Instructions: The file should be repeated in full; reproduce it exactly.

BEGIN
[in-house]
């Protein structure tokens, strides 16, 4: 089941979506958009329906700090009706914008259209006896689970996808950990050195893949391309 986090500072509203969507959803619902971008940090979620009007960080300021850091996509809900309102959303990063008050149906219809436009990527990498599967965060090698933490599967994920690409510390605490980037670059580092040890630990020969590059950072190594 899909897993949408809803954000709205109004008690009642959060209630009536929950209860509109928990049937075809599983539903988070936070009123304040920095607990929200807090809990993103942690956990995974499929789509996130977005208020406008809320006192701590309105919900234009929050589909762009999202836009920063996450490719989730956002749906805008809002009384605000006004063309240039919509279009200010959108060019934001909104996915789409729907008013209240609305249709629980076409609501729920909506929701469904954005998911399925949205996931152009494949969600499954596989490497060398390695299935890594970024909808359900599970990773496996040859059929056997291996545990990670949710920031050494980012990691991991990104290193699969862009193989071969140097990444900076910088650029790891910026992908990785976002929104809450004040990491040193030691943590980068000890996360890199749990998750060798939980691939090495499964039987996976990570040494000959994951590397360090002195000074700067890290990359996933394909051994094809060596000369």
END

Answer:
[in-house]
């Protein structure tokens, strides 16, 4: 089941979506958009329906700090009706914008259209006896689970996808950990050195893949391309 986090500072509203969507959803619902971008940090979620009007960080300021850091996509809900309102959303990063008050149906219809436009990527990498599967965060090698933490599967994920690409510390605490980037670059580092040890630990020969590059950072190594 899909897993949408809803954000709205109004008690009642959060209630009536929950209860509109928990049937075809599983539903988070936070009123304040920095607990929200807090809990993103942690956990995974499929789509996130977005208020406008809320006192701590309105919900234009929050589909762009999202836009920063996450490719989730956002749906805008809002009384605000006004063309240039919509279009200010959108060019934001909104996915789409729907008013209240609305249709629980076409609501729920909506929701469904954005998911399925949205996931152009494949969600499954596989490497060398390695299935890594970024909808359900599970990773496996040859059929056997291996545990990670949710920031050494980012990691991991990104290193699969862009193989071969140097990444900076910088650029790891910026992908990785976002929104809450004040990491040193030691943590980068000890996360890199749990998750060798939980691939090495499964039987996976990570040494000959994951590397360090002195000074700067890290990359996933394909051994094809060596000369």